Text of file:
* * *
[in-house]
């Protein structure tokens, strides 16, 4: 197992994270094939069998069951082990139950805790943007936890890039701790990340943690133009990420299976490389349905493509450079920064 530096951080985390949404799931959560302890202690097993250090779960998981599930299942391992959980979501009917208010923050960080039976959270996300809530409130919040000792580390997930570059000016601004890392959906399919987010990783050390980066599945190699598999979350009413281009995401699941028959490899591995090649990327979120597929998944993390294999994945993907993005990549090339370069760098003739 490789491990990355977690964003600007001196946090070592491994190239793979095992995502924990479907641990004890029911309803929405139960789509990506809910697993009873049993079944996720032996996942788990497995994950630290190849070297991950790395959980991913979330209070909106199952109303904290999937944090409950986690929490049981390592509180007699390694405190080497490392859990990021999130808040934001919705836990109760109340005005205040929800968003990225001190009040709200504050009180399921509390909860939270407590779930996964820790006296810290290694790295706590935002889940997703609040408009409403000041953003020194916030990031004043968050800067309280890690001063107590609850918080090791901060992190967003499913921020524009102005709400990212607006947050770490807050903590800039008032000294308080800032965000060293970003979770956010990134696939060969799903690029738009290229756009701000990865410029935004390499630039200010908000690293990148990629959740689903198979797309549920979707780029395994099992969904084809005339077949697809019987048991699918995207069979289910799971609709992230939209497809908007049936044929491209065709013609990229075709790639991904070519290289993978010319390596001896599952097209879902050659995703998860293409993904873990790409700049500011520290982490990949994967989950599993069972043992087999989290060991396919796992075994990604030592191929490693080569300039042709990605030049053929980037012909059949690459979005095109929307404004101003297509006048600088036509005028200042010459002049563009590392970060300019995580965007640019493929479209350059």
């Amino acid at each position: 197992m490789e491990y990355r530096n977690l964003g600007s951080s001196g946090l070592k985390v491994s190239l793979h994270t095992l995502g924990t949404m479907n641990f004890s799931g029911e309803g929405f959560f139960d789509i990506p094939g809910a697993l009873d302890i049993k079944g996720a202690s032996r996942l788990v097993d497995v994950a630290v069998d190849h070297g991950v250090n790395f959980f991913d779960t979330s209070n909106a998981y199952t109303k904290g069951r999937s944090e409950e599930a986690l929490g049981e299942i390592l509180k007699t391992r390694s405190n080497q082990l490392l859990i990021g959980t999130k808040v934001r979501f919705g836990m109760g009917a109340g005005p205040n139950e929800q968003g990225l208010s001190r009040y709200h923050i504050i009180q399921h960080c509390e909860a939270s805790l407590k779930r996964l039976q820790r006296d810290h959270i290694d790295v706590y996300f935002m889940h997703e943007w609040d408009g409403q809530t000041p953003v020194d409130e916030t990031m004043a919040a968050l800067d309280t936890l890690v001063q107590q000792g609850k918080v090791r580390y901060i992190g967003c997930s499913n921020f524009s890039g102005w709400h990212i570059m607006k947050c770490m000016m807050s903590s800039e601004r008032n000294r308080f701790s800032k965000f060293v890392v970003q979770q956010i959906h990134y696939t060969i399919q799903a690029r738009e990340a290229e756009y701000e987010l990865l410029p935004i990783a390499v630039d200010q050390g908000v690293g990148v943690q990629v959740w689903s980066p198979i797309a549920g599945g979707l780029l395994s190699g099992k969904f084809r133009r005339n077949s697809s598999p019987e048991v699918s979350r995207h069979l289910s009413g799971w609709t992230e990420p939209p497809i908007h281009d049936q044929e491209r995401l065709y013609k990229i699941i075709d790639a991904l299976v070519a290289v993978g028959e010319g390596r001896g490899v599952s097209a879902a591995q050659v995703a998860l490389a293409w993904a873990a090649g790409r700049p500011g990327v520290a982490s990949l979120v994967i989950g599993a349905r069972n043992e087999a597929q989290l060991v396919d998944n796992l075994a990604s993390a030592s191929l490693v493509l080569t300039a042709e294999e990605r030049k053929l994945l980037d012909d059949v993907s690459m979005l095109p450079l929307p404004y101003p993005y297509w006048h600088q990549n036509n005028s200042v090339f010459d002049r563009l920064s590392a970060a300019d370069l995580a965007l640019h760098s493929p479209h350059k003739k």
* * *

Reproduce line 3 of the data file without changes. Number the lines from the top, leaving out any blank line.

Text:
């Amino acid at each position: 197992m490789e491990y990355r530096n977690l964003g600007s951080s001196g946090l070592k985390v491994s190239l793979h994270t095992l995502g924990t949404m479907n641990f004890s799931g029911e309803g929405f959560f139960d789509i990506p094939g809910a697993l009873d302890i049993k079944g996720a202690s032996r996942l788990v097993d497995v994950a630290v069998d190849h070297g991950v250090n790395f959980f991913d779960t979330s209070n909106a998981y199952t109303k904290g069951r999937s944090e409950e599930a986690l929490g049981e299942i390592l509180k007699t391992r390694s405190n080497q082990l490392l859990i990021g959980t999130k808040v934001r979501f919705g836990m109760g009917a109340g005005p205040n139950e929800q968003g990225l208010s001190r009040y709200h923050i504050i009180q399921h960080c509390e909860a939270s805790l407590k779930r996964l039976q820790r006296d810290h959270i290694d790295v706590y996300f935002m889940h997703e943007w609040d408009g409403q809530t000041p953003v020194d409130e916030t990031m004043a919040a968050l800067d309280t936890l890690v001063q107590q000792g609850k918080v090791r580390y901060i992190g967003c997930s499913n921020f524009s890039g102005w709400h990212i570059m607006k947050c770490m000016m807050s903590s800039e601004r008032n000294r308080f701790s800032k965000f060293v890392v970003q979770q956010i959906h990134y696939t060969i399919q799903a690029r738009e990340a290229e756009y701000e987010l990865l410029p935004i990783a390499v630039d200010q050390g908000v690293g990148v943690q990629v959740w689903s980066p198979i797309a549920g599945g979707l780029l395994s190699g099992k969904f084809r133009r005339n077949s697809s598999p019987e048991v699918s979350r995207h069979l289910s009413g799971w609709t992230e990420p939209p497809i908007h281009d049936q044929e491209r995401l065709y013609k990229i699941i075709d790639a991904l299976v070519a290289v993978g028959e010319g390596r001896g490899v599952s097209a879902a591995q050659v995703a998860l490389a293409w993904a873990a090649g790409r700049p500011g990327v520290a982490s990949l979120v994967i989950g599993a349905r069972n043992e087999a597929q989290l060991v396919d998944n796992l075994a990604s993390a030592s191929l490693v493509l080569t300039a042709e294999e990605r030049k053929l994945l980037d012909d059949v993907s690459m979005l095109p450079l929307p404004y101003p993005y297509w006048h600088q990549n036509n005028s200042v090339f010459d002049r563009l920064s590392a970060a300019d370069l995580a965007l640019h760098s493929p479209h350059k003739k």